Anjali R. Itzkowitz
Hurricane Sandy wasn’t too hard on us here in Cambridge: minimal flooding, no power loss, and, of course, no classes. But in some of the areas that were more severely affected, people had to seriously consider what was essential to their lives and what was frivolous. People in areas where power was lost went into a strange, quasi-hibernation mode.
For Halloween, my thesis dressed up as a trip to the Museum of Fine Arts (and the Prudential Center for a spot of shopping). It was a great costume. It utterly fooled me into spending the afternoon after the museum visit working on my thesis. And I actually had fun. I actually wanted to be in the library. As a devout “idle-ist” I rarely set foot in Lamont because it fairly reeks of productivity. The harsh lighting, still air, and somewhat tense silence stifle all hope of doing no work.
While I was in Princeton, a friend took me to see Flying Lotus play at Terminal 5 in New York City. While Flying Lotus is by no means obscure among electronic music listeners, he is not a household name, certainly not for my octogenarian grandparents. “What kind of music does he play?” they asked, earnestly. And that’s just the problem. He doesn’t play anything. “He’s sort of electro-hip-hop,” I floundered, their blank expressions indicating how little that phrase meant to them.
I attempted to turn on my computer. Surely this won’t work, I thought. The power must be off on the weekend. But sure enough, my impersonal windows desktop flickered into view, along with several emails from my various bosses, sent earlier that day. They’re all aliens, I concluded.
"Shields" is a defensive effort that never once ventures outside the band’s comfort zone.
Attempts to establish common ground and teach basic writing skills by forcing students to read about hopelessly contrived topics in courses like “Cross-Cultural Contact Zones” are bound to fail. It would make far more sense to make all students read a canonical author or text and use that as a basis for instruction in discursive writing. Aside from leveling the playing field by providing common material for all students, this might actually lend the course a feeling of purpose.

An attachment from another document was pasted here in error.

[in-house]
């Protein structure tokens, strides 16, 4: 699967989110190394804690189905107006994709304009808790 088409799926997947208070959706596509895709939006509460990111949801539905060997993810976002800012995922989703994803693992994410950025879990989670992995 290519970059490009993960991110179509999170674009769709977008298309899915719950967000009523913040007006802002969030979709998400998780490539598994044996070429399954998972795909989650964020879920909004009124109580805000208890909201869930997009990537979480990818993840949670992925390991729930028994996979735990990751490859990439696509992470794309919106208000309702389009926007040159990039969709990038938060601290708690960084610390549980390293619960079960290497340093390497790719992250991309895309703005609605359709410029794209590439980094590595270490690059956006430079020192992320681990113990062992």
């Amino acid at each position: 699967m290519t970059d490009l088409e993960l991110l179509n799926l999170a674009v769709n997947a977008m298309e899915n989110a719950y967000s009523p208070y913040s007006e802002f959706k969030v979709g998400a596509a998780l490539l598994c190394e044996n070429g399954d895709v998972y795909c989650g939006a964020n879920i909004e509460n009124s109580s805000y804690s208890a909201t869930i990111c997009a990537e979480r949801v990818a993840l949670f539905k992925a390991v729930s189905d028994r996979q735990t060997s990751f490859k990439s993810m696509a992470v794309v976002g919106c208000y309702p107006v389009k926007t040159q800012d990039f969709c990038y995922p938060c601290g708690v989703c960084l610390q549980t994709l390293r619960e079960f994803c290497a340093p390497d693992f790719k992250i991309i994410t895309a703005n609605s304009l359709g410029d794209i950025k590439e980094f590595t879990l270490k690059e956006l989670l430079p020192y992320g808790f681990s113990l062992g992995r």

Self-portraiture is a funny thing. You have to try to be objective about a subject you cannot possibly be disimpassioned about—your very own person. Freud grasped this when he said, “The way you paint yourself, you’ve got to try and paint yourself as another person.” But it is impossible to paint yourself as another person. Facebook is a kind of digital canvas for self-portraiture, and who can claim that their Facebook pages are utterly unbiased self-portraits?
Last week The Crimson ran a story that must have plunged a certain subset of the artsy elite into a tailspin. The article detailed potential plans to implement a university-wide smoking ban that would prohibit smoking on any part of Harvard’s campus. Difficulty of enforcement aside, one cannot help but feel that this policy deliberately targets a certain type of Harvard student for whom the decision to smoke is—much like wearing thick-framed glasses—a fundamental expression of artsiness.
Harvard alumni aim to make waves with their print magazine.
The veiled disdain artistic people once had for those who chose more lucrative paths has been replaced by hostility. As a junior in the thick of the summer job search frenzy, I am acutely aware of the contempt the self-appointed “artsy elite” have for those seeking lucrative internships. I have heard the terms “soul-seller,” “sell-out,” and several which The Crimson could not print applied to people aiming at more conventionally remunerative careers.
I was walking from the direction of Annenberg through the Yard one nippy evening during finals period when a security guard asked me, “What’s with everyone wearing these big glasses?” My reaction, admittedly, was rather severe, but I couldn’t help it. I was incensed. “Sorry that I’m minus 5.5 in one eye and have thick frames,” I snapped.
Presented haphazardly and in non-chronological order, Nina’s memories, from her first meeting with Philip at a Paris café to their life together in Somerville, Mass., reveal many secrets but provide no clarity.
“Disponible” imbues contemporary art with a political message.
While this album does not by any means play it safe, it doesn’t quite meet the expectations entertained by its brazen title. Devotees of the group’s sound will find much to praise in “Suck it and See,” except perhaps an adequate dose of daring.
Opera is a vital form whose renowned tradition—far from being anachronistic—is perpetually relevant and whose boundaries are still being pushed today at Harvard.
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